At once a wuxia film, the tale of a spiritual quest, and a study in human nature, A Touch of Zen is an unparalleled work in King Hu’s formidable career and an epic of the highest order, characterized by breathtaking action choreography, stunning widescreen landscapes, and innovative editing.
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Do, do, do believe the hype. One of the great films of the seventies. Towers above all other traditional wuxia I have seen. And more than a touch of that there zen. Clearly an absolutely staggering amount of patience, discipline, artistry, and group cooperation went into making this theoretically impossible thing emerge as an actual thing you can actually watch. Criterion Blu-ray is beyond fantastic. Wow.
Essential cinema. King Hu's masterpiece may well be the greatest 'wuxia' film ever made and has influenced a score of filmmakers ever since. Leisurely paced throughout the film casts a spell on the viewer and one is as impressed by the calm as the flashes of violence within. Technically the film is aces as well with memorable cinematography, editing and music.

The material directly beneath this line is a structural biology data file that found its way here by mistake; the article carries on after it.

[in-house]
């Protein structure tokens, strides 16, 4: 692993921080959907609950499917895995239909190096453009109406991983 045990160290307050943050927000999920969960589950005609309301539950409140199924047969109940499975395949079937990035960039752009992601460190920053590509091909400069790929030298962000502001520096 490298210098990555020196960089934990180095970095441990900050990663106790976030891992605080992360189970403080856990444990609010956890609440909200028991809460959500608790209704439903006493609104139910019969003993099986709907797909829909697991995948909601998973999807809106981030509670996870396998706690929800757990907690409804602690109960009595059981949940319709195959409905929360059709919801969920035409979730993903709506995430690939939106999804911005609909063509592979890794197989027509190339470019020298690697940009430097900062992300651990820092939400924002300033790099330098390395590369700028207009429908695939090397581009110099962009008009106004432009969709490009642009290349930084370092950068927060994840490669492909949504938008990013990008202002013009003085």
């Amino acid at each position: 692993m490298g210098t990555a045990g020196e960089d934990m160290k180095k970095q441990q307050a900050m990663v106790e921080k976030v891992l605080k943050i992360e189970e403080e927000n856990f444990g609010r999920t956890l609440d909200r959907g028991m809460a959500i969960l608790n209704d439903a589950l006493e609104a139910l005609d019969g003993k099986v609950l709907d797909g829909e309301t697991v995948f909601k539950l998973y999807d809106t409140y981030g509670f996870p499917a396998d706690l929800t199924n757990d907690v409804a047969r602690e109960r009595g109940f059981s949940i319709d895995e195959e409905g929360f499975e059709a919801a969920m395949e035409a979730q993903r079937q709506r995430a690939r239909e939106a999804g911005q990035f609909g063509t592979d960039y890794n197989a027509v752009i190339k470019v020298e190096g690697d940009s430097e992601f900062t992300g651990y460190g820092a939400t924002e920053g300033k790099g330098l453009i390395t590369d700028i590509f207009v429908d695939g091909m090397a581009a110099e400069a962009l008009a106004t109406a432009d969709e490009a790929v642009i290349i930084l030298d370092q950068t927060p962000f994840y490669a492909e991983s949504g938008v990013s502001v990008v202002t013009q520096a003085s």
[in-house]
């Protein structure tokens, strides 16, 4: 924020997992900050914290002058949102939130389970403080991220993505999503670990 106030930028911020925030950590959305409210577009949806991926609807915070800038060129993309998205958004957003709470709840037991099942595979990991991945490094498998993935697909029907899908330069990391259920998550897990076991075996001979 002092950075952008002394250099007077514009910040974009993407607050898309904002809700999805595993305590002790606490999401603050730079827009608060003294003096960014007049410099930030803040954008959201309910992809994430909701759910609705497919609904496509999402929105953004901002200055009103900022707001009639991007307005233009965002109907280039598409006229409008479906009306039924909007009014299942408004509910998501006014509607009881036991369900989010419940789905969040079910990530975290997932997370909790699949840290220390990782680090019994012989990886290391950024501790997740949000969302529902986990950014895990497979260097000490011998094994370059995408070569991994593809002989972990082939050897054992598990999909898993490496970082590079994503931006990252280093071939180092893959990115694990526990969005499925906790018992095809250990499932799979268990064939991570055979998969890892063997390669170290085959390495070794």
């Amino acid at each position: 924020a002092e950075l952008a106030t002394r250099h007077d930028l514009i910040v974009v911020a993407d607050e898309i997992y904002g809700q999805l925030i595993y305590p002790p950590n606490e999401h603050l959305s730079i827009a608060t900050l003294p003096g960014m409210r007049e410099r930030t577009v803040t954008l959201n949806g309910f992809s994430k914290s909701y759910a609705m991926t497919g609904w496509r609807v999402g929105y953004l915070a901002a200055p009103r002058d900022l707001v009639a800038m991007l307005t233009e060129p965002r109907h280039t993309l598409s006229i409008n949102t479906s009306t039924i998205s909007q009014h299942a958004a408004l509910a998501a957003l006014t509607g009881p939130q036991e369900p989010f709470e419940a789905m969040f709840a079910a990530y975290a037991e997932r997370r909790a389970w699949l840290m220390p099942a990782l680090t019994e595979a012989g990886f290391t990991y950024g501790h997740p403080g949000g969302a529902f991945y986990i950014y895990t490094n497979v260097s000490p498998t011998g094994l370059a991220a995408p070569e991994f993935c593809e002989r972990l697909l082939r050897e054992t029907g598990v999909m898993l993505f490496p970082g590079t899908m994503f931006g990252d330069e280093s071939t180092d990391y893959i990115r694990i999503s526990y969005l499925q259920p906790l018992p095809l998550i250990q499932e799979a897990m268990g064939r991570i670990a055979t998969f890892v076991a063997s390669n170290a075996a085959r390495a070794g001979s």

Some elements feel familiar, be it from other wuxia films or Westerns, but its huge scope and ambling narrative momentum make it feel so distinctive. If the politics become a bit distracting and abstruse, there is plenty else to make up for it, like the film's warm spirit, touches of humor, and graceful cinematography. A fascinating experience, with distinctive rhythms and textures.
Web of intrigue. "A Touch of Zen" is the rare wuxia film that centers itself not on the martial guardians who drive the story, but an outsider who serves as our audience surrogate. Viewing the kung fu intrigue from this remove, the plot recedes into the background as one realizes King Hu is far more interested in the indifference of the natural world, and the thin barrier separating the spiritual plane from our own.
Develops narratively & cinematically towards powerful, thematically motivated ends. From dark spirits to the light of Dao. Fog and lighting mesmerize as nature and accelerating montage build up resonance, leaving one in awe of a profound film demanding of multiple viewings.
92/100 - Amazing.